There is no smoke without fire, money does not grow on trees, but water can be produced from... air! A first study of its kind in the world conducted at Tel Aviv University found that water extracted from the air in the heart of Tel Aviv met all the strict drinking water regulations of the State of Israel and the World Health Organization. Has the solution to the lack of drinking water in the world finally been found?
Water for drinking is like air for breathing
According to the researchers, thinking outside the box and developing new technologies for the production of drinking water are necessary to solve the worsening global shortage of proper drinking water. According to them, the Earth's atmosphere is a huge and renewable source of water: it contains billions of tons of water, 98% of which is in a gaseous state, that is, water vapor that may become drinking water.
In a study conducted by a team of experts from the hydrochemistry laboratory at the Porter School of Environment and Earth Sciences, led by Master's student Ofir Inbar and guided by Prof. Dror Avisher, the researchers tested the quality of the water, which was produced from the water vapor in the urban atmosphere characterized by industry and massive construction, using a dedicated facility of the Israeli Watergen company, and found that it was normal and suitable for drinking.
The research and development team of the Watergen company, Prof. Alexandra Chodnovsky and leading researchers from Germany also participated in the groundbreaking study. The results of the research were published in two leading journals: Science of the Total Environment and-Water.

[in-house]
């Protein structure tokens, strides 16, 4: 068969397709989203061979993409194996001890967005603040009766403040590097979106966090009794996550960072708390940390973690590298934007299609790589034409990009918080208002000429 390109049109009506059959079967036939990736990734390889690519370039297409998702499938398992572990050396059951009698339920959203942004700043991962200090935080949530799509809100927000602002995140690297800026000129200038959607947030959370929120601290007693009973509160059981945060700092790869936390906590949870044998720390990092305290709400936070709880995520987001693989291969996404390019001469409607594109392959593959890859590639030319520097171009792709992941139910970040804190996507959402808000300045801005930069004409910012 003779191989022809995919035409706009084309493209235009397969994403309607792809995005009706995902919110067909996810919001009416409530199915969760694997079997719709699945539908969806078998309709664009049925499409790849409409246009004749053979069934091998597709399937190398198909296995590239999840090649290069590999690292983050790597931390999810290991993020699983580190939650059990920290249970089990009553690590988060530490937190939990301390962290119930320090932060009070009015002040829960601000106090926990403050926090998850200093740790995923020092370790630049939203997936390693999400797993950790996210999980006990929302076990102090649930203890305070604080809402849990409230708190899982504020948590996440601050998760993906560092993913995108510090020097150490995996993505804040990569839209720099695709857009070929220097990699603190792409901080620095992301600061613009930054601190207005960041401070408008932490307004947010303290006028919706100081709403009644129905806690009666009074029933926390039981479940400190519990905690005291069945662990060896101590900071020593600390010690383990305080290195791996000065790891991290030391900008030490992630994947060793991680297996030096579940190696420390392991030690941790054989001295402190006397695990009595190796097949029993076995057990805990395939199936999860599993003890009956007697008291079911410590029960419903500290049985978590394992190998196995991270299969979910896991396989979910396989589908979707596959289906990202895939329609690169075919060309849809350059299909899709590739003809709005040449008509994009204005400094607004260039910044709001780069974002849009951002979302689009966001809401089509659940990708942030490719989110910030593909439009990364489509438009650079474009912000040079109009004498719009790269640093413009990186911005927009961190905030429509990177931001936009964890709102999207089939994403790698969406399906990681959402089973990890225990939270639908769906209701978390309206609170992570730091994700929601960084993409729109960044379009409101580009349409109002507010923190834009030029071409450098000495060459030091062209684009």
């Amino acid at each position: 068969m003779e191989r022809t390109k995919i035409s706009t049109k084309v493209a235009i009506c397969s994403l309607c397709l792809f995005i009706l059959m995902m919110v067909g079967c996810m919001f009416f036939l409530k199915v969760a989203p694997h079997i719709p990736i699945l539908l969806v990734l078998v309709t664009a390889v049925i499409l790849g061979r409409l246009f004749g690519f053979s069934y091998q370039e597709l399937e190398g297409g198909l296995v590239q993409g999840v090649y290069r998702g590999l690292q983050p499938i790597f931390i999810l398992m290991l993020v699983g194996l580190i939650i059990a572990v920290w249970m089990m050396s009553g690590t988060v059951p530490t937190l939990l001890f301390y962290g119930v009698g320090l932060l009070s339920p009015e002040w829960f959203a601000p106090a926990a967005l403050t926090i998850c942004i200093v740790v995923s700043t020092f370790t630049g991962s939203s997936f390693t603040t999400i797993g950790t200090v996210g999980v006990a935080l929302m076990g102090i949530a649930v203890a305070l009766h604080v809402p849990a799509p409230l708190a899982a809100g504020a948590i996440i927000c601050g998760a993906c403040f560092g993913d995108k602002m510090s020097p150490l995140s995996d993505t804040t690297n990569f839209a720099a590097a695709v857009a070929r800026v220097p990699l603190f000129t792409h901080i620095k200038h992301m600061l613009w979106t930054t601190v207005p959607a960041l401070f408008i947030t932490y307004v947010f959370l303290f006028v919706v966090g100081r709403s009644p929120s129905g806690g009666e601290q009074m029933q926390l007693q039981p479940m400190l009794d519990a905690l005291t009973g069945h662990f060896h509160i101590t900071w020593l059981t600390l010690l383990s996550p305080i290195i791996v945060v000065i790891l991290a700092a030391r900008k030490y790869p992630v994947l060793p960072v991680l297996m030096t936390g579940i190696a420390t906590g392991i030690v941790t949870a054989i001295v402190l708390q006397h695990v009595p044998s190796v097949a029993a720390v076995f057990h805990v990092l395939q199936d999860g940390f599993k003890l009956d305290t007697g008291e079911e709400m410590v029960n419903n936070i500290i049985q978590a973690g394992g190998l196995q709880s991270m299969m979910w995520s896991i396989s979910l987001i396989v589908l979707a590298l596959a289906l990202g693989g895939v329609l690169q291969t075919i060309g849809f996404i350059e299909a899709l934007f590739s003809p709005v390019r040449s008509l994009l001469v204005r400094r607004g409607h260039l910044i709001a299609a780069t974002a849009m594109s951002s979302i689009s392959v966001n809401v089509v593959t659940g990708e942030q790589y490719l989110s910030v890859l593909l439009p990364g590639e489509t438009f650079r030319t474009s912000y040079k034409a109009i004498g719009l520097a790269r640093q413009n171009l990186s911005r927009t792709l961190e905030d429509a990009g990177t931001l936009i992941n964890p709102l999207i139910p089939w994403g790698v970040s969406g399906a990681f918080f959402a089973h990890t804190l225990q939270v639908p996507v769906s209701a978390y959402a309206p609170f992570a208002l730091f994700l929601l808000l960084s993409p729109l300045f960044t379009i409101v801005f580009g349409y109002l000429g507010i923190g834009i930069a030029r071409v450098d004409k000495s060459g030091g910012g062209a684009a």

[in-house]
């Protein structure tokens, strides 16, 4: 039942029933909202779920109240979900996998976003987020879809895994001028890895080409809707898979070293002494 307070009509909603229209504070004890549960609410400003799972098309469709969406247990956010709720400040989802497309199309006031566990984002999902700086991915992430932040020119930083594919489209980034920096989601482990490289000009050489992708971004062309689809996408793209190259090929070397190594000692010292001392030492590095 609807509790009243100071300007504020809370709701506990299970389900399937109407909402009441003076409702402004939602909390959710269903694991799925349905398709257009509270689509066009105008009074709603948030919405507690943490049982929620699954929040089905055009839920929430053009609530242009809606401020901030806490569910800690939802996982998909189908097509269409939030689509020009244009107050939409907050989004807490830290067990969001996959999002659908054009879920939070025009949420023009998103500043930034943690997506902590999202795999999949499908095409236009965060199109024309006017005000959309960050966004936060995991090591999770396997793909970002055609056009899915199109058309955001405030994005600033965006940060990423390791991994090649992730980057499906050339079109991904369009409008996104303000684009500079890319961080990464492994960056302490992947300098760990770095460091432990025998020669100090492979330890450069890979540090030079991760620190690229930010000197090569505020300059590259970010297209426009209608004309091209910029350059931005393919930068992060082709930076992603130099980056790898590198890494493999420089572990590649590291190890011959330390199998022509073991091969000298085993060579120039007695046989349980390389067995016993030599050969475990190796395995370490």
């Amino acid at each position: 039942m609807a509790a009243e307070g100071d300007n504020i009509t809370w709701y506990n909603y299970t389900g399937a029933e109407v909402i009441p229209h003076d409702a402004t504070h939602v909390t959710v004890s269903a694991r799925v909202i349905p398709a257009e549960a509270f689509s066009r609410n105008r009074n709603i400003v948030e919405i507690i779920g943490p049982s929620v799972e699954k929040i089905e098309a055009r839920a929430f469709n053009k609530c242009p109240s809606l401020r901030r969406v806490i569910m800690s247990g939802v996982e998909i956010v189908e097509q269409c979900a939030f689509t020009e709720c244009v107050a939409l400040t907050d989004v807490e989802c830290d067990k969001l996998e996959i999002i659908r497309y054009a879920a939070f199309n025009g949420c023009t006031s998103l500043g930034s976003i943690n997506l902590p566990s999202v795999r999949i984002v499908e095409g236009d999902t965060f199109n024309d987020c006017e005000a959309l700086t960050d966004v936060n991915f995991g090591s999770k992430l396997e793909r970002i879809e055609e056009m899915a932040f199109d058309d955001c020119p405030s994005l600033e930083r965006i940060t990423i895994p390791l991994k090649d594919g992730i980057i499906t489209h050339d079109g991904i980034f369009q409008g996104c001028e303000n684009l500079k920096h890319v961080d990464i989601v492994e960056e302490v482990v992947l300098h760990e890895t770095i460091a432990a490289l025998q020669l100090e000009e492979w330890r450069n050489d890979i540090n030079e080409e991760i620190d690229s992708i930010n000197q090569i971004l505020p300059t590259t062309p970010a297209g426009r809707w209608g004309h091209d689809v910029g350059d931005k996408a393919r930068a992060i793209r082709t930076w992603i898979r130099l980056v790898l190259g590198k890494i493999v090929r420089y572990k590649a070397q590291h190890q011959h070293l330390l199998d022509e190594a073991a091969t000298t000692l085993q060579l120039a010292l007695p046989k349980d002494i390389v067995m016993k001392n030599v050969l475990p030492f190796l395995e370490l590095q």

Spirit flavored water
"This is the first study in the world that examines air pollution from a different angle: its effect on drinking water extracted from the air," explains Ofir Inbar. "We deliberately did not install any filtration and treatment system in the research device, meaning that the water produced is the water received from the air."
As part of the research, the researchers performed a wide range of advanced chemical analyses, and found in the vast majority of cases, in different seasons and at different times, that the water extracted from the air in the heart of Tel Aviv was safe to drink. In addition, with the help of a variety of innovative technologies for monitoring the composition of the atmosphere and the use of advanced statistical methods, the researchers were able to quantitatively link for the first time between the path that the air takes in the days before it arrives at the water extraction point and the chemical composition of the dew water.
"The research showed that the wind directions greatly affect the quality of the water. For example, when the wind comes from the desert, we find more calcium and sulfur in the water, that is, remnants of aerosols of desert dust in the water. On the other hand, when the wind comes from the direction of the sea, we find higher concentrations of chlorine and sodium that originate from the sea", Ophir explains. "In addition, we found that it is possible to identify in the water the distant sources from which the air arrived at the point of water production. For example, water produced from air that came from the Sahara region differs in composition from water produced from air that came from the European region."